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Employment Law

Fighting for the Rights of New Jersey Employees

If you’re an employee in New Jersey, you have rights under federal and state law. This includes the right to employment without facing harassment, retaliation, or discrimination based on your age, gender, race or national origin. If you feel that you have been the victim of workplace misconduct or are an employer looking for defense against unfair claims, our expert team is prepared to help.

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We fight to protect our clients in many areas of employment law.

Discrimination and Harassment Law

Workplace discrimination is illegal and is often experienced through subtle misconduct by an employee’s supervisor. This can include discrimination due to race, pregnancy, disabilities, and more. Certain groups of people are legally protected against these actions, classified by race, religion, disability, age, sex, sexual orientation, military service, and family status.

Harassment in the workplace can come in two forms: sexual harassment or a hostile work environment. If you experience these situations, the incidents must immediately be reported to your supervisor. Should you need further help, our experienced team has the tools to defend you.

Discrimination and Harassment Cases We’ve Won

  • Race Discrimination – $1,025,000 million
  • Race Discrimination – $1,200,000
  • Sexual Harassment – $400,000
  • Age Discrimination – $475,000
  • Disability Discrimination – $466,000

*Results may vary depending on your particular facts and legal circumstances.

Wrongful Termination

New Jersey is an at-will employment state, meaning your employer can fire you for any reason—except on the basis of race, sex, age, religion, and other protected categories—unless you have a contract stating otherwise. However, if you feel that you have been wrongfully terminated from your position, you may be entitled to compensation.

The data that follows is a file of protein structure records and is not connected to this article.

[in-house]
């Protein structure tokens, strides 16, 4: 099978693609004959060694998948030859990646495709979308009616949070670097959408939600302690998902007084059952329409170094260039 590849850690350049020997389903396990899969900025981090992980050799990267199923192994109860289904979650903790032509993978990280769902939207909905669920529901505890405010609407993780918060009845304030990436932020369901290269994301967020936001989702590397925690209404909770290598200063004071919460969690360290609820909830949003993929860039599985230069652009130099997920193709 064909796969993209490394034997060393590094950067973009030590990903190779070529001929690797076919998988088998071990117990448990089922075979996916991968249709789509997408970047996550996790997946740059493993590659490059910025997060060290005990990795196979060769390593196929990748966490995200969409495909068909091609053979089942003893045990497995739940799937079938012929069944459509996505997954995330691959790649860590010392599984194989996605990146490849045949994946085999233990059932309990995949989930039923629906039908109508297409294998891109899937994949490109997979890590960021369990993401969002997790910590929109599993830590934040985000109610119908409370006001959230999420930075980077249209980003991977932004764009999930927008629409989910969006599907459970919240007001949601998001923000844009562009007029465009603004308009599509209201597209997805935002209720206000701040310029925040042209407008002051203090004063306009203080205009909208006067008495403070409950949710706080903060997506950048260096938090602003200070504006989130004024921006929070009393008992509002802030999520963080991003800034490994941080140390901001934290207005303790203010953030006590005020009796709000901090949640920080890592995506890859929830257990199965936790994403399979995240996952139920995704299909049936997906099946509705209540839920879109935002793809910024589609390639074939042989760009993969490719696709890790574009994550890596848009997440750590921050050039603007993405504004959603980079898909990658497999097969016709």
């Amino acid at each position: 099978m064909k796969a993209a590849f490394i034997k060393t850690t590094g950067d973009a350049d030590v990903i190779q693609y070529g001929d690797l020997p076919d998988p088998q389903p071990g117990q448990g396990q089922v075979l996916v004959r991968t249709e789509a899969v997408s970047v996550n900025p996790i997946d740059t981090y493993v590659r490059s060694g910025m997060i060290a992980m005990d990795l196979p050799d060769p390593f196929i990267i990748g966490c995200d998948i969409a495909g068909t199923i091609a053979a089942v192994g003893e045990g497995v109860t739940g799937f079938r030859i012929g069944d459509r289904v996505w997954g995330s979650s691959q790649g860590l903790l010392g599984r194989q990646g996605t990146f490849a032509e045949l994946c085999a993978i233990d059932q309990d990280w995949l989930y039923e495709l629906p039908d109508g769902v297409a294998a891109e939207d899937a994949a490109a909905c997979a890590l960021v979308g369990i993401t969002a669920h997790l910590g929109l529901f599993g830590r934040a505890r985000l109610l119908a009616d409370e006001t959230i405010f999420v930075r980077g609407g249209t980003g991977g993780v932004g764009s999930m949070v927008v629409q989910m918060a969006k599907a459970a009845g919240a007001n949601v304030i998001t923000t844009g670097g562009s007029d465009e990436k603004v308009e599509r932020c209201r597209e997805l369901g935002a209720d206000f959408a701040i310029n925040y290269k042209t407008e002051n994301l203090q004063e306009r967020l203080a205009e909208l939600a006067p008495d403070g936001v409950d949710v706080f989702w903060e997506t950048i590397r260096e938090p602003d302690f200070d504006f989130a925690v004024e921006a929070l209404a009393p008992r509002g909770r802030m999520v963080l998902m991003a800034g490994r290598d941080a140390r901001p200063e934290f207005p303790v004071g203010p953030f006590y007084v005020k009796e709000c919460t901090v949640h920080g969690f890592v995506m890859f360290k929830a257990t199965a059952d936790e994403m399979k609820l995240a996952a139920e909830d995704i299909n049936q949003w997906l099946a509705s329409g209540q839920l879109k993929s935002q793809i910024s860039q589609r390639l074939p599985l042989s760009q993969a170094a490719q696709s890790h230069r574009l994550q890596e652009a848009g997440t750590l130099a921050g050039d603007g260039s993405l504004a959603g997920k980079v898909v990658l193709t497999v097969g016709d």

Whistleblower & Conscientious Employee Protection Act (CEPA)

Being a whistleblower takes courage; reporting illegal conduct in the workplace is not easy and could put you at risk of termination. However, if you are fired for reporting illegal or fraudulent activity or refusing to participate in such activity, you may be legally protected by CEPA. The New Jersey Law Against Discrimination (NJLAD) also protects employees against retaliation at the hands of employers.

Prevailing Wage Laws

If you are employed on a public works projects, you are entitled to receive a prevailing wage outlined in a contract. If you are paid less than the prevailing wage, you and other employees may be entitled to sue your employer for unpaid wages, costs, and attorney fees as a result of this contract breach.

Wage and Hour Rules, Laws and Code

New Jersey has strict laws on wages.

On January 1, 2022, many New Jersey employees saw their paychecks get a little bigger as increases to the state’s minimum wage took effect. Most affected workers saw a $1/hour increase:

  • For non-tipped workers in most industries, hourly minimum pay increased from $12 to $13 per hour.
  • The minimum hourly wage for tipped employees rose from $4.13/hour to $5.13/hour.
  • The minimum wage for seasonal workers and employees of businesses with fewer than six employees rose from $11.10/hour to $11.90 per hour.
  • Staff at long-term care facilities are now being paid at least $16/hour (up from $15/hour).
  • Agricultural employees must be paid at least $10.90/hour (up from $10.44/hour).

For tipped employees, such as restaurant staff, a worker’s total earnings of hourly wage plus tips must equal at least the minimum wage per hour, averaged over the pay period.

The minimum wage increases are part of multi-year legislation signed in 2019. This law gradually increases the state’s minimum wage to $15 an hour by 2024 for most non-tipped workers and by 2027 for all other non-exempt, non-tipped employees.

If you have experienced retaliation for reporting a lack of payment, contact an employment lawyer at the Mark Law Firm for help recovering damages.

Employment Contracts

Work contracts are very complicated and should be negotiated, drafted, and interpreted by a skilled employment lawyer. In some cases, this is required. The Mark Law Firm represents both employees and companies in contract disputes, whether they are based on the drafting of a letter of understanding, terms of an employee manual, employment contracts, non-compete or solicitation agreements, separation or severance agreements, or termination letters.

Mark Law Firm E-Book: Top 5 reasons to hire an employment attorney.

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